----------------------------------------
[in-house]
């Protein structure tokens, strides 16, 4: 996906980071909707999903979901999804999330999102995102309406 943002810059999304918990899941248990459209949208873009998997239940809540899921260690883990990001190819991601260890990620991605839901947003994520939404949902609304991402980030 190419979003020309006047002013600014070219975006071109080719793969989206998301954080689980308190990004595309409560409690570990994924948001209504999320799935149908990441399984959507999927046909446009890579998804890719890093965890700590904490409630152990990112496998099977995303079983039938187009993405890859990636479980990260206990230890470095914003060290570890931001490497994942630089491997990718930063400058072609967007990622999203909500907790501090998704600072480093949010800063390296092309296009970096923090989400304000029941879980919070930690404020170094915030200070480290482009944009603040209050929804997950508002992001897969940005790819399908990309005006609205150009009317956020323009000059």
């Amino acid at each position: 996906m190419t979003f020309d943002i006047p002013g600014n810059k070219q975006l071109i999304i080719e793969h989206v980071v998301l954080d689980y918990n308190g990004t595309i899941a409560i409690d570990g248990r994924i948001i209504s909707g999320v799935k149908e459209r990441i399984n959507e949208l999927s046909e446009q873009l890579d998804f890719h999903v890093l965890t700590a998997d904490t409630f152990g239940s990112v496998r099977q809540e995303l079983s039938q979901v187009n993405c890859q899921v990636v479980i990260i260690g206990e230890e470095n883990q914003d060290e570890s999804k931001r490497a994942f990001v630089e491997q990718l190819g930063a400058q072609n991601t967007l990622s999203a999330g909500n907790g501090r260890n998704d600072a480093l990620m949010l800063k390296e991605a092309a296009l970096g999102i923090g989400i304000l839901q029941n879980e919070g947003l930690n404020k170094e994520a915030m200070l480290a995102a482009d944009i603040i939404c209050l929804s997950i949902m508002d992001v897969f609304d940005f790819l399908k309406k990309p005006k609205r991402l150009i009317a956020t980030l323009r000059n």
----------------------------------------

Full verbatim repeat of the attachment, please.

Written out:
[in-house]
């Protein structure tokens, strides 16, 4: 996906980071909707999903979901999804999330999102995102309406 943002810059999304918990899941248990459209949208873009998997239940809540899921260690883990990001190819991601260890990620991605839901947003994520939404949902609304991402980030 190419979003020309006047002013600014070219975006071109080719793969989206998301954080689980308190990004595309409560409690570990994924948001209504999320799935149908990441399984959507999927046909446009890579998804890719890093965890700590904490409630152990990112496998099977995303079983039938187009993405890859990636479980990260206990230890470095914003060290570890931001490497994942630089491997990718930063400058072609967007990622999203909500907790501090998704600072480093949010800063390296092309296009970096923090989400304000029941879980919070930690404020170094915030200070480290482009944009603040209050929804997950508002992001897969940005790819399908990309005006609205150009009317956020323009000059």
């Amino acid at each position: 996906m190419t979003f020309d943002i006047p002013g600014n810059k070219q975006l071109i999304i080719e793969h989206v980071v998301l954080d689980y918990n308190g990004t595309i899941a409560i409690d570990g248990r994924i948001i209504s909707g999320v799935k149908e459209r990441i399984n959507e949208l999927s046909e446009q873009l890579d998804f890719h999903v890093l965890t700590a998997d904490t409630f152990g239940s990112v496998r099977q809540e995303l079983s039938q979901v187009n993405c890859q899921v990636v479980i990260i260690g206990e230890e470095n883990q914003d060290e570890s999804k931001r490497a994942f990001v630089e491997q990718l190819g930063a400058q072609n991601t967007l990622s999203a999330g909500n907790g501090r260890n998704d600072a480093l990620m949010l800063k390296e991605a092309a296009l970096g999102i923090g989400i304000l839901q029941n879980e919070g947003l930690n404020k170094e994520a915030m200070l480290a995102a482009d944009i603040i939404c209050l929804s997950i949902m508002d992001v897969f609304d940005f790819l399908k309406k990309p005006k609205r991402l150009i009317a956020t980030l323009r000059n």